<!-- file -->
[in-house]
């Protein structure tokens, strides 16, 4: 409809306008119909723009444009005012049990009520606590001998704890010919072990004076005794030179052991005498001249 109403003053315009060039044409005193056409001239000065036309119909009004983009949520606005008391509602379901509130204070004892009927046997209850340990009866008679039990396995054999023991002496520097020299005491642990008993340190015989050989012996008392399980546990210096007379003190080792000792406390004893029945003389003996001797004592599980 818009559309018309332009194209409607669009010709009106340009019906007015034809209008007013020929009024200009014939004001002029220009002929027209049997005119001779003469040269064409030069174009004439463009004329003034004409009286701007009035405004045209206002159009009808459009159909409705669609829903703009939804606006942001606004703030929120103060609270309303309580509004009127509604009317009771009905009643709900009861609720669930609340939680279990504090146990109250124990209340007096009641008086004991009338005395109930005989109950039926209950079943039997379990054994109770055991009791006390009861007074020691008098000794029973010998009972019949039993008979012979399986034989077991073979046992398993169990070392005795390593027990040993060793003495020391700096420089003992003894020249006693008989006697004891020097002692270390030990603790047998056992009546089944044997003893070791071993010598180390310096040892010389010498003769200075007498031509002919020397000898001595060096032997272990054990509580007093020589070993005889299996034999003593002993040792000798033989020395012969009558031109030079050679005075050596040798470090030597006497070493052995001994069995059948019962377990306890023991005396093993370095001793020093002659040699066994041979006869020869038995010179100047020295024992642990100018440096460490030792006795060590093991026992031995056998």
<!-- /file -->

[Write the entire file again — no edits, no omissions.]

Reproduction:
[in-house]
């Protein structure tokens, strides 16, 4: 409809306008119909723009444009005012049990009520606590001998704890010919072990004076005794030179052991005498001249 109403003053315009060039044409005193056409001239000065036309119909009004983009949520606005008391509602379901509130204070004892009927046997209850340990009866008679039990396995054999023991002496520097020299005491642990008993340190015989050989012996008392399980546990210096007379003190080792000792406390004893029945003389003996001797004592599980 818009559309018309332009194209409607669009010709009106340009019906007015034809209008007013020929009024200009014939004001002029220009002929027209049997005119001779003469040269064409030069174009004439463009004329003034004409009286701007009035405004045209206002159009009808459009159909409705669609829903703009939804606006942001606004703030929120103060609270309303309580509004009127509604009317009771009905009643709900009861609720669930609340939680279990504090146990109250124990209340007096009641008086004991009338005395109930005989109950039926209950079943039997379990054994109770055991009791006390009861007074020691008098000794029973010998009972019949039993008979012979399986034989077991073979046992398993169990070392005795390593027990040993060793003495020391700096420089003992003894020249006693008989006697004891020097002692270390030990603790047998056992009546089944044997003893070791071993010598180390310096040892010389010498003769200075007498031509002919020397000898001595060096032997272990054990509580007093020589070993005889299996034999003593002993040792000798033989020395012969009558031109030079050679005075050596040798470090030597006497070493052995001994069995059948019962377990306890023991005396093993370095001793020093002659040699066994041979006869020869038995010179100047020295024992642990100018440096460490030792006795060590093991026992031995056998």